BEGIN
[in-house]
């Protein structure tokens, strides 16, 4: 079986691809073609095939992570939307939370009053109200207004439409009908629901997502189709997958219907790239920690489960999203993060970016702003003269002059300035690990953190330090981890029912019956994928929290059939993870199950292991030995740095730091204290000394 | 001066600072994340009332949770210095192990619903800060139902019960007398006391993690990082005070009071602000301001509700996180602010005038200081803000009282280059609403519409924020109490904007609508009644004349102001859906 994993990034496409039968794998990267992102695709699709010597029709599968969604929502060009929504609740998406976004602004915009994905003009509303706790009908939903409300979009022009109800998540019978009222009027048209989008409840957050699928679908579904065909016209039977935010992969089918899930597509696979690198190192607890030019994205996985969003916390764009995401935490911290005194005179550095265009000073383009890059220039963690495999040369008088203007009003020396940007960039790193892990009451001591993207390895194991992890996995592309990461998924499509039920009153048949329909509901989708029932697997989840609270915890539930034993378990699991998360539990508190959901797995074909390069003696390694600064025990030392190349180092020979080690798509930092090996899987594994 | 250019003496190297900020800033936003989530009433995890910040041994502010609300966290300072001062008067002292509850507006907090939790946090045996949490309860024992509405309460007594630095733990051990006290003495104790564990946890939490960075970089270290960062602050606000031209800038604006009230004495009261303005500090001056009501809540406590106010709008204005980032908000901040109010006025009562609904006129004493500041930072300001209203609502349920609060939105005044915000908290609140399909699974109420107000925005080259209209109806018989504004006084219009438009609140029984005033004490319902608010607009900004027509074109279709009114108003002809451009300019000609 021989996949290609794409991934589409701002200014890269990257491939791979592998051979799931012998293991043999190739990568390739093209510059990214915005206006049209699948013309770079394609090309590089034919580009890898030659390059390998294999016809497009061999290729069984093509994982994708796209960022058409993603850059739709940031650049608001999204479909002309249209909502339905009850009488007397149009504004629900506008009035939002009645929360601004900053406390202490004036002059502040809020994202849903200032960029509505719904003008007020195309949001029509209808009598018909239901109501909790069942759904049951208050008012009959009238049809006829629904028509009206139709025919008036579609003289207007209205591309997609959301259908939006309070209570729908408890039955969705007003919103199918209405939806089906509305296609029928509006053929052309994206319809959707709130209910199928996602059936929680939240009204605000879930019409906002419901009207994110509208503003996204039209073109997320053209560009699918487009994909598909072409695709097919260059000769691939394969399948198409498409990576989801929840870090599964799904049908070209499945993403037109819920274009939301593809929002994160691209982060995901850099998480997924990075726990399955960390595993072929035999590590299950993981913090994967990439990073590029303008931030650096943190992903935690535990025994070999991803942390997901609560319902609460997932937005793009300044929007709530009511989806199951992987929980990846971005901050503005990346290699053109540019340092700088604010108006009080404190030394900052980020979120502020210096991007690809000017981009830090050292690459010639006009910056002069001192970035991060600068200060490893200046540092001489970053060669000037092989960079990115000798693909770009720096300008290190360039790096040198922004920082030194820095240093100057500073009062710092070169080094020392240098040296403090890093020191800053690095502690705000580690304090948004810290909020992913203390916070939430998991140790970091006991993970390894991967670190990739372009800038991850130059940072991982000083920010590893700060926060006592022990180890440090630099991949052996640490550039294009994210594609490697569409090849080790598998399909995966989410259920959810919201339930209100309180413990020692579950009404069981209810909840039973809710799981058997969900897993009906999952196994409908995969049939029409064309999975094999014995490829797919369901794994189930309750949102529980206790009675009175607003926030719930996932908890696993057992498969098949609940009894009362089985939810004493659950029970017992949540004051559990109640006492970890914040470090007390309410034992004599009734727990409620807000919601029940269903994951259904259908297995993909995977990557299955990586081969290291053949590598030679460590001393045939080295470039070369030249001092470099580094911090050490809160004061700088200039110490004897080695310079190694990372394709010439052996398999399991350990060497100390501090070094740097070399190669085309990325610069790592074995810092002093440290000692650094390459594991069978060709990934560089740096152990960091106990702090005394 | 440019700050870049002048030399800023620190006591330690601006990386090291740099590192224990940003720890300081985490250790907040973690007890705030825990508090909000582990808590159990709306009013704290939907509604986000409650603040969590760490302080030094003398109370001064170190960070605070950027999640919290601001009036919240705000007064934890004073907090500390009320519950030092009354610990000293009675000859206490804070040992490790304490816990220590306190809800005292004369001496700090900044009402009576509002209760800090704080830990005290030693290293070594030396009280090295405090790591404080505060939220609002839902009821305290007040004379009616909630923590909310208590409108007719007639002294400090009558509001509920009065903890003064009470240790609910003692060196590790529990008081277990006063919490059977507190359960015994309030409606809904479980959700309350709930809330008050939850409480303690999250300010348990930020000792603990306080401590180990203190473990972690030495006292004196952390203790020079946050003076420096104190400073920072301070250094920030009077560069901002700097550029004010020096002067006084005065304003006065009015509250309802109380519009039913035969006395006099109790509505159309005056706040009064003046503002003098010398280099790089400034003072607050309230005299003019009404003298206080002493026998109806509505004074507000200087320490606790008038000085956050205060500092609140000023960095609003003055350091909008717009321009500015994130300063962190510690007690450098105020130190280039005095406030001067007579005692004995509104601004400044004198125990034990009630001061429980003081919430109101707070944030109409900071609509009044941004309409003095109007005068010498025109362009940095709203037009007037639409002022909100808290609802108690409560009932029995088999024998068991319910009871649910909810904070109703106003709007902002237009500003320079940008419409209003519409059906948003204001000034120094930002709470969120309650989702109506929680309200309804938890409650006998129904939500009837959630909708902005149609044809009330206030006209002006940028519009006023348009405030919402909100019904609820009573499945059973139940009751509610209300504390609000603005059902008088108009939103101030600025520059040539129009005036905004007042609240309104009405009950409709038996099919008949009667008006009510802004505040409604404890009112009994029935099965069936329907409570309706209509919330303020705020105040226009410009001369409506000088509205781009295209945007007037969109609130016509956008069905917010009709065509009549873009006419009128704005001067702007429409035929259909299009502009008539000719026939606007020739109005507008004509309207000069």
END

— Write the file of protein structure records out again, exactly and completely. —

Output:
[in-house]
């Protein structure tokens, strides 16, 4: 079986691809073609095939992570939307939370009053109200207004439409009908629901997502189709997958219907790239920690489960999203993060970016702003003269002059300035690990953190330090981890029912019956994928929290059939993870199950292991030995740095730091204290000394 | 001066600072994340009332949770210095192990619903800060139902019960007398006391993690990082005070009071602000301001509700996180602010005038200081803000009282280059609403519409924020109490904007609508009644004349102001859906 994993990034496409039968794998990267992102695709699709010597029709599968969604929502060009929504609740998406976004602004915009994905003009509303706790009908939903409300979009022009109800998540019978009222009027048209989008409840957050699928679908579904065909016209039977935010992969089918899930597509696979690198190192607890030019994205996985969003916390764009995401935490911290005194005179550095265009000073383009890059220039963690495999040369008088203007009003020396940007960039790193892990009451001591993207390895194991992890996995592309990461998924499509039920009153048949329909509901989708029932697997989840609270915890539930034993378990699991998360539990508190959901797995074909390069003696390694600064025990030392190349180092020979080690798509930092090996899987594994 | 250019003496190297900020800033936003989530009433995890910040041994502010609300966290300072001062008067002292509850507006907090939790946090045996949490309860024992509405309460007594630095733990051990006290003495104790564990946890939490960075970089270290960062602050606000031209800038604006009230004495009261303005500090001056009501809540406590106010709008204005980032908000901040109010006025009562609904006129004493500041930072300001209203609502349920609060939105005044915000908290609140399909699974109420107000925005080259209209109806018989504004006084219009438009609140029984005033004490319902608010607009900004027509074109279709009114108003002809451009300019000609 021989996949290609794409991934589409701002200014890269990257491939791979592998051979799931012998293991043999190739990568390739093209510059990214915005206006049209699948013309770079394609090309590089034919580009890898030659390059390998294999016809497009061999290729069984093509994982994708796209960022058409993603850059739709940031650049608001999204479909002309249209909502339905009850009488007397149009504004629900506008009035939002009645929360601004900053406390202490004036002059502040809020994202849903200032960029509505719904003008007020195309949001029509209808009598018909239901109501909790069942759904049951208050008012009959009238049809006829629904028509009206139709025919008036579609003289207007209205591309997609959301259908939006309070209570729908408890039955969705007003919103199918209405939806089906509305296609029928509006053929052309994206319809959707709130209910199928996602059936929680939240009204605000879930019409906002419901009207994110509208503003996204039209073109997320053209560009699918487009994909598909072409695709097919260059000769691939394969399948198409498409990576989801929840870090599964799904049908070209499945993403037109819920274009939301593809929002994160691209982060995901850099998480997924990075726990399955960390595993072929035999590590299950993981913090994967990439990073590029303008931030650096943190992903935690535990025994070999991803942390997901609560319902609460997932937005793009300044929007709530009511989806199951992987929980990846971005901050503005990346290699053109540019340092700088604010108006009080404190030394900052980020979120502020210096991007690809000017981009830090050292690459010639006009910056002069001192970035991060600068200060490893200046540092001489970053060669000037092989960079990115000798693909770009720096300008290190360039790096040198922004920082030194820095240093100057500073009062710092070169080094020392240098040296403090890093020191800053690095502690705000580690304090948004810290909020992913203390916070939430998991140790970091006991993970390894991967670190990739372009800038991850130059940072991982000083920010590893700060926060006592022990180890440090630099991949052996640490550039294009994210594609490697569409090849080790598998399909995966989410259920959810919201339930209100309180413990020692579950009404069981209810909840039973809710799981058997969900897993009906999952196994409908995969049939029409064309999975094999014995490829797919369901794994189930309750949102529980206790009675009175607003926030719930996932908890696993057992498969098949609940009894009362089985939810004493659950029970017992949540004051559990109640006492970890914040470090007390309410034992004599009734727990409620807000919601029940269903994951259904259908297995993909995977990557299955990586081969290291053949590598030679460590001393045939080295470039070369030249001092470099580094911090050490809160004061700088200039110490004897080695310079190694990372394709010439052996398999399991350990060497100390501090070094740097070399190669085309990325610069790592074995810092002093440290000692650094390459594991069978060709990934560089740096152990960091106990702090005394 | 440019700050870049002048030399800023620190006591330690601006990386090291740099590192224990940003720890300081985490250790907040973690007890705030825990508090909000582990808590159990709306009013704290939907509604986000409650603040969590760490302080030094003398109370001064170190960070605070950027999640919290601001009036919240705000007064934890004073907090500390009320519950030092009354610990000293009675000859206490804070040992490790304490816990220590306190809800005292004369001496700090900044009402009576509002209760800090704080830990005290030693290293070594030396009280090295405090790591404080505060939220609002839902009821305290007040004379009616909630923590909310208590409108007719007639002294400090009558509001509920009065903890003064009470240790609910003692060196590790529990008081277990006063919490059977507190359960015994309030409606809904479980959700309350709930809330008050939850409480303690999250300010348990930020000792603990306080401590180990203190473990972690030495006292004196952390203790020079946050003076420096104190400073920072301070250094920030009077560069901002700097550029004010020096002067006084005065304003006065009015509250309802109380519009039913035969006395006099109790509505159309005056706040009064003046503002003098010398280099790089400034003072607050309230005299003019009404003298206080002493026998109806509505004074507000200087320490606790008038000085956050205060500092609140000023960095609003003055350091909008717009321009500015994130300063962190510690007690450098105020130190280039005095406030001067007579005692004995509104601004400044004198125990034990009630001061429980003081919430109101707070944030109409900071609509009044941004309409003095109007005068010498025109362009940095709203037009007037639409002022909100808290609802108690409560009932029995088999024998068991319910009871649910909810904070109703106003709007902002237009500003320079940008419409209003519409059906948003204001000034120094930002709470969120309650989702109506929680309200309804938890409650006998129904939500009837959630909708902005149609044809009330206030006209002006940028519009006023348009405030919402909100019904609820009573499945059973139940009751509610209300504390609000603005059902008088108009939103101030600025520059040539129009005036905004007042609240309104009405009950409709038996099919008949009667008006009510802004505040409604404890009112009994029935099965069936329907409570309706209509919330303020705020105040226009410009001369409506000088509205781009295209945007007037969109609130016509956008069905917010009709065509009549873009006419009128704005001067702007429409035929259909299009502009008539000719026939606007020739109005507008004509309207000069």